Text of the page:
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Revisiting the Pile-Sort Method of User Research

December 8, 2014

The UX community has a long acquaintance with the pile-sort method of user research. In this article, we’ll revisit the origin of the pile-sort method in anthropology and provide an account of how we used this method to understand user task flows. We’ll also introduce an extension to the pile-sort method that helped us to collect user data more effectively while working in an agile software-development environment. Finally, we’ll discuss the analytical method that we used to process our study results: factor analysis.

A Brief History of the Pile-Sort Method

Michael Burton [1] first introduced the pile-sort method to anthropology in 1975 as a method of collecting data about “what goes with what.” In his study, Burton asked 108 high-school students to group the names of 58 American-English terms for roles in whatever groups they felt belong together. The same study later introduced factor analysis to create a mental map of role associations the study participants made. In the social sciences, pile sorting and factor analysis have since become a common combination of research methods for exploring people’s mental maps of the terms used within a particular cultural domain.

Here is one example of the usage pile sorting and factor analysis in anthropological research. Susan Weller [2] asked 20 urban, Guatemalan women to list all of the illnesses they could think of. Subsequently, she compiled a list of  the 27 illnesses they named most frequently, put each of them on a card, and asked 24 other women to sort the cards into piles according to similarity. Figure 1 shows the factor-analysis results for Weller’s pile-sort data, using a multidimensional scaling (MDS) graph. The graph visually plots the illnesses that the study participants regarded as similar. For example, there is a clump of gastrointestinal disorders in the upper-right corner and a clump of childhood disorders in the upper-left corner.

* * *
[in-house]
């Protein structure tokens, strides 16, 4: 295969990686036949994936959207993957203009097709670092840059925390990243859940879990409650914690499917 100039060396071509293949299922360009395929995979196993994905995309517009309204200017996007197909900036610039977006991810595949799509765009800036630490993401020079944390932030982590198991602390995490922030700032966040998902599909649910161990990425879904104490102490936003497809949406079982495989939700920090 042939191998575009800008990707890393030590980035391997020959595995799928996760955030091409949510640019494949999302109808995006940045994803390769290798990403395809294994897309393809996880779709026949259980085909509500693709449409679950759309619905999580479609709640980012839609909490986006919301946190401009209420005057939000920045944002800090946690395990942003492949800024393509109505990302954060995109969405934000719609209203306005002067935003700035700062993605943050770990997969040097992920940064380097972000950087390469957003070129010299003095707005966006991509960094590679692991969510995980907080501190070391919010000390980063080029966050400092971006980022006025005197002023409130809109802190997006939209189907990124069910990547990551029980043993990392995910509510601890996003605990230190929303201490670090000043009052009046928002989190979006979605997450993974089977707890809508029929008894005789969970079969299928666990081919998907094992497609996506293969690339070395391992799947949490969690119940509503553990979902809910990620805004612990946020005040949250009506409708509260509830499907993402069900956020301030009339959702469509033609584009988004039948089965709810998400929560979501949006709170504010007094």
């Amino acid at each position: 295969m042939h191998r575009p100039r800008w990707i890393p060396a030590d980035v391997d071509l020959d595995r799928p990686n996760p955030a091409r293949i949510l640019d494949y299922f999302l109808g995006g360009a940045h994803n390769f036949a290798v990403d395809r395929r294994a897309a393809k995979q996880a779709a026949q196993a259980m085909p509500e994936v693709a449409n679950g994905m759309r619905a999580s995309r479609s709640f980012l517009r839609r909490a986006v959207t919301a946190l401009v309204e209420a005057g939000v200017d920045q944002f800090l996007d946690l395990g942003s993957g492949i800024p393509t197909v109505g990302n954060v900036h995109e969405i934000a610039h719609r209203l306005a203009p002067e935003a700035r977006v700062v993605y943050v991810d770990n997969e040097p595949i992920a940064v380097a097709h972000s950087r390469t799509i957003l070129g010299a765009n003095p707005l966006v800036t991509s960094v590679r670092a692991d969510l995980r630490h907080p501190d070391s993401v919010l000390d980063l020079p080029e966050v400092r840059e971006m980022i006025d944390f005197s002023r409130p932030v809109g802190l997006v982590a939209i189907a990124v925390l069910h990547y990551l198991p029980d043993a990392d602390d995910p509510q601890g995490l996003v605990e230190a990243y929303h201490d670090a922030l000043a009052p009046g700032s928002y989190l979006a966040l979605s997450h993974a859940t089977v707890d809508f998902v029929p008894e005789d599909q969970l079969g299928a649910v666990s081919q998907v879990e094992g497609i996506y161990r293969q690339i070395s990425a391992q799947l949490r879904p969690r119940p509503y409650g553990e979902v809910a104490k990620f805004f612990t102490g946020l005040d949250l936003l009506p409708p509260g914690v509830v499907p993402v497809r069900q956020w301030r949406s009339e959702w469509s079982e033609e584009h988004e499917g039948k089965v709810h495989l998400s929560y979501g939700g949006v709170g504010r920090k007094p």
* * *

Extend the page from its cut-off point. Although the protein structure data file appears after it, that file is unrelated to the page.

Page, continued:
Figure 1—MDS graph showing a mental map of 27 illnesses
MDS graph showing a mental map of 27 illnesses

Source: Susan C. Weller. “New Data on Intracultural Variability: The Hot-Cold Concept of Medicine and Illness.” Human Organization, Volume 42, Issue 3, 1983.

Determining User Task Flows and Contexts of Use

One common deliverable from user-research activities is the user task flow, which maps out a sequence of tasks that users need to perform using a product that a team is designing. Recently, while working on a mobile application for events, we encountered a situation in which the design team already had comprehensive knowledge about how people would prepare to attend an event. However, this information was scattered among individual team members and embedded in discrete artifacts. Team consensus was lacking. We decided to work with the design team to gather all of the available information, then use the pile-sort method to create a task flow comprising all of the steps that users would take in preparing to attend an event.

The design team was working in an agile environment. While preparing for the pile-sort study, the designers realized they needed to answer another, probably less straightforward question that was a matter of deep concern to them: “How will our product support users at each stage of their tasks?”

We believed that the answer to this question resided somewhere within the context in which the users were performing the tasks. While user context is a difficult term to define, for the purpose of our work, we considered context within the scope of the following questions:

  • What other, concurrent tasks is the user performing?
  • How does the surrounding environment permit or inhibit the performance of the user’s tasks?
  • What kind and degree of sentiment do users attach to the various tasks?